“The grind, the commitment and the hard work actually get you to a position where work is noted,” Idoko said. “We understand the value of being deeply engaged in the community, being active and finding every opportunity to advance our collective DEI agenda.”
With a focus on outreach, teamwork and collaboration, the ability to adapt is crucial to what Idoko does. Even among the challenges brought on by the COVID-19 pandemic, the switch to online life created new opportunities to advance EDI work.
The office hosts an annual forum on diversity, opening the door for members of the Pitt community to learn about diversity and inclusion concepts. Idoko said this occurred after the University switched to a remote posture, and so the conference moved online as well.
He said the office’s previous best showing consisted of 350 participants, but the accessibility afforded by an online event meant it could reach more than 13,000 people during the three-day conference.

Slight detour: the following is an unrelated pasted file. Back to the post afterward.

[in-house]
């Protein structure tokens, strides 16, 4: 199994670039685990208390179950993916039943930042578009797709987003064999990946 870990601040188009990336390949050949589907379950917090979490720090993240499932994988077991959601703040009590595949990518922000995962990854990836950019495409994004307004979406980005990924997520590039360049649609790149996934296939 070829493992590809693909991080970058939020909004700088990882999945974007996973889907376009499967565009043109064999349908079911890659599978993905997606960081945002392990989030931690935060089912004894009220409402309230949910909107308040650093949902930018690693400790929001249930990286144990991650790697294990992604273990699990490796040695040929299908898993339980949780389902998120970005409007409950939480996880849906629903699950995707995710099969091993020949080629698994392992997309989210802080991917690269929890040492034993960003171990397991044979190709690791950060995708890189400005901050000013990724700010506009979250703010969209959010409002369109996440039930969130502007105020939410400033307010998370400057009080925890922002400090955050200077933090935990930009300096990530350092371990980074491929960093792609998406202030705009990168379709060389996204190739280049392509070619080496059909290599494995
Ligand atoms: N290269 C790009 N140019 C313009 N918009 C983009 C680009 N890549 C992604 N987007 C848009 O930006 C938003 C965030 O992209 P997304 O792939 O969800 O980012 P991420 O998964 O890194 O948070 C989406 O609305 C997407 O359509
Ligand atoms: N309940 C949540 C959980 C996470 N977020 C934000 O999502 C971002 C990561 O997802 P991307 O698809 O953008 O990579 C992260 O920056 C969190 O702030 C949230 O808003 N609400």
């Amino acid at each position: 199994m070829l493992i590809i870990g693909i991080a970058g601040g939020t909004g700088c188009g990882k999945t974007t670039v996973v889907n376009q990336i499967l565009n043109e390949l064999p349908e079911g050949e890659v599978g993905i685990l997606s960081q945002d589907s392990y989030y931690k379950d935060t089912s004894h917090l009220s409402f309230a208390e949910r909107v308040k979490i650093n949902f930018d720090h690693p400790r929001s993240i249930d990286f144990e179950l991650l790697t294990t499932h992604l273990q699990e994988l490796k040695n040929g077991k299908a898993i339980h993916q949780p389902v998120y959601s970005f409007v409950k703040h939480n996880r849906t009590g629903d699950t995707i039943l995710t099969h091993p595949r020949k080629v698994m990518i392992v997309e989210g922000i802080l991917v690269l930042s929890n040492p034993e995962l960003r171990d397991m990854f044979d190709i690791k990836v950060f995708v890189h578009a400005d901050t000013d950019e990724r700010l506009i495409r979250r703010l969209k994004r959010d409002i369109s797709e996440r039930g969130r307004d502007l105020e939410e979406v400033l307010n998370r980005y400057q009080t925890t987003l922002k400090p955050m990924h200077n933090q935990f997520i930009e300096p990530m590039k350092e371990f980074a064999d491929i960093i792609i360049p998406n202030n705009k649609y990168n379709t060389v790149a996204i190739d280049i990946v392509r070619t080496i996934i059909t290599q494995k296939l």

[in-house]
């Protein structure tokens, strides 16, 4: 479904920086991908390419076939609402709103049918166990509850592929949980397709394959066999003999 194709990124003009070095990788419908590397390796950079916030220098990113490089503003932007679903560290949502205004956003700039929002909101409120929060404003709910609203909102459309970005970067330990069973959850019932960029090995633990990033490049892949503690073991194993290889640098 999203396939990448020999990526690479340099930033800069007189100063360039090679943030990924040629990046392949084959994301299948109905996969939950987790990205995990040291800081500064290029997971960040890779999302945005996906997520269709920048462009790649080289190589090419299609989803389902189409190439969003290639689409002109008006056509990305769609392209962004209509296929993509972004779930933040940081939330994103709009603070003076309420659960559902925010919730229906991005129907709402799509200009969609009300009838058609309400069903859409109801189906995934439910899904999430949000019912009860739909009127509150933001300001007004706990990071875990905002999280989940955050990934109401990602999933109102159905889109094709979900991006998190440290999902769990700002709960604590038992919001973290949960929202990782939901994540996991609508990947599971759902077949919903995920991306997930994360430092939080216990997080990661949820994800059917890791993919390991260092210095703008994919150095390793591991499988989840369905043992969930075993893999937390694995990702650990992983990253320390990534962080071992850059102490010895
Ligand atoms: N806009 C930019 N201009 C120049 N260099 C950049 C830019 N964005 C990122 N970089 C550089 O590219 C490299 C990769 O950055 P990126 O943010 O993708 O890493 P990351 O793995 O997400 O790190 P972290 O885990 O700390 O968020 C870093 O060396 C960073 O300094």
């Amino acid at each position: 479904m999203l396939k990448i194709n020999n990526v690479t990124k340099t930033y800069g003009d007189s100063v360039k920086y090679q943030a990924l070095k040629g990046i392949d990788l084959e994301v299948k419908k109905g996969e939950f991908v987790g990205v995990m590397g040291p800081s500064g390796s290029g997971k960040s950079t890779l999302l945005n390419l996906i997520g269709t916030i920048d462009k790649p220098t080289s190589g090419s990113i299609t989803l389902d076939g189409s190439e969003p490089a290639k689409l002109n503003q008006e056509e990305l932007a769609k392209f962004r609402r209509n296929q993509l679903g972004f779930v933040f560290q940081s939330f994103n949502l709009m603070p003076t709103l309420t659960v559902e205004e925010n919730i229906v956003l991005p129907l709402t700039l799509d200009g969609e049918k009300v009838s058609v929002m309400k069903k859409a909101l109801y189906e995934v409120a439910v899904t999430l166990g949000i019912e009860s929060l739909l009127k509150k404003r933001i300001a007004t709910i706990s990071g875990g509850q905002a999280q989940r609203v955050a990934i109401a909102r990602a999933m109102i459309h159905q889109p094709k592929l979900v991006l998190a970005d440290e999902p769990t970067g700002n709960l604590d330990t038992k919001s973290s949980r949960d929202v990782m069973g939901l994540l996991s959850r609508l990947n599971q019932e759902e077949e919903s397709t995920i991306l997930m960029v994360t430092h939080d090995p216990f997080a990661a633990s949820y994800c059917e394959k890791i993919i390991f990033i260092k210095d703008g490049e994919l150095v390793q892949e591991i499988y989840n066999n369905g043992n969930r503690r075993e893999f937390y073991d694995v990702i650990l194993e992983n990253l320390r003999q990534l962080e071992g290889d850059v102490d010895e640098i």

“It was a very distinct moment for us, something we’re certainly very proud of,” Idoko said.
Idoko’s latest work in the online world is a seven-part workshop open to all members of the Pitt community called “Developing Diversity Consciousness to Foster Antiracist Practices, Cultures and Communities.”
“It’s focused on educating folks on the concept of diversity consciousness, which is the understanding, awareness and skills to think through and value human differences,” Idoko said. “It’s meant to help folks foster open, thoughtful and productive dialogue around one of our core differences — race.”
Idoko wants to educate people on structural racism to better combat it, noting that racism is a far more complex issue than what people might normally think.
“When many people think of racism, they think of the most explicit forms of prejudice or hatred, which makes it easier to excuse ourselves from having to address it,” Idoko said. “We think, ‘Well I don’t engage in explicit forms of racism or hatred and not too many people that I know do that sort of thing.’”